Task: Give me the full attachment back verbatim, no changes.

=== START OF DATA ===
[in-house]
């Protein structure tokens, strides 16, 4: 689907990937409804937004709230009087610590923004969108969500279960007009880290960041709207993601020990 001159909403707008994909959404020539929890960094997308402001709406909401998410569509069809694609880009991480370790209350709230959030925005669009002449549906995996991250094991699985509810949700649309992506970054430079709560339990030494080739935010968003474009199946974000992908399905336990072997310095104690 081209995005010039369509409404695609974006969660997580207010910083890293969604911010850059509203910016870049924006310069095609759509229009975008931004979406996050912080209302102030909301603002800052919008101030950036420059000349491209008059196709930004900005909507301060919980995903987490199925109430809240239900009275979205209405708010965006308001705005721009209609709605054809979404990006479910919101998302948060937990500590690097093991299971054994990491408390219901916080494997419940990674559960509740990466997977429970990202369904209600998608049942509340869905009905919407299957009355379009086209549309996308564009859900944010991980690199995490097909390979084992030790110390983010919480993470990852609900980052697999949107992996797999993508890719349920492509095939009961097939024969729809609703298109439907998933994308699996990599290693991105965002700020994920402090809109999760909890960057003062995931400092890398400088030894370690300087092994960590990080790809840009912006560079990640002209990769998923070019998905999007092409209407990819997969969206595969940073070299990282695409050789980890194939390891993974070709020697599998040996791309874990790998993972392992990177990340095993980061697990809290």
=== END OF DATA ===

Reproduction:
[in-house]
């Protein structure tokens, strides 16, 4: 689907990937409804937004709230009087610590923004969108969500279960007009880290960041709207993601020990 001159909403707008994909959404020539929890960094997308402001709406909401998410569509069809694609880009991480370790209350709230959030925005669009002449549906995996991250094991699985509810949700649309992506970054430079709560339990030494080739935010968003474009199946974000992908399905336990072997310095104690 081209995005010039369509409404695609974006969660997580207010910083890293969604911010850059509203910016870049924006310069095609759509229009975008931004979406996050912080209302102030909301603002800052919008101030950036420059000349491209008059196709930004900005909507301060919980995903987490199925109430809240239900009275979205209405708010965006308001705005721009209609709605054809979404990006479910919101998302948060937990500590690097093991299971054994990491408390219901916080494997419940990674559960509740990466997977429970990202369904209600998608049942509340869905009905919407299957009355379009086209549309996308564009859900944010991980690199995490097909390979084992030790110390983010919480993470990852609900980052697999949107992996797999993508890719349920492509095939009961097939024969729809609703298109439907998933994308699996990599290693991105965002700020994920402090809109999760909890960057003062995931400092890398400088030894370690300087092994960590990080790809840009912006560079990640002209990769998923070019998905999007092409209407990819997969969206595969940073070299990282695409050789980890194939390891993974070709020697599998040996791309874990790998993972392992990177990340095993980061697990809290």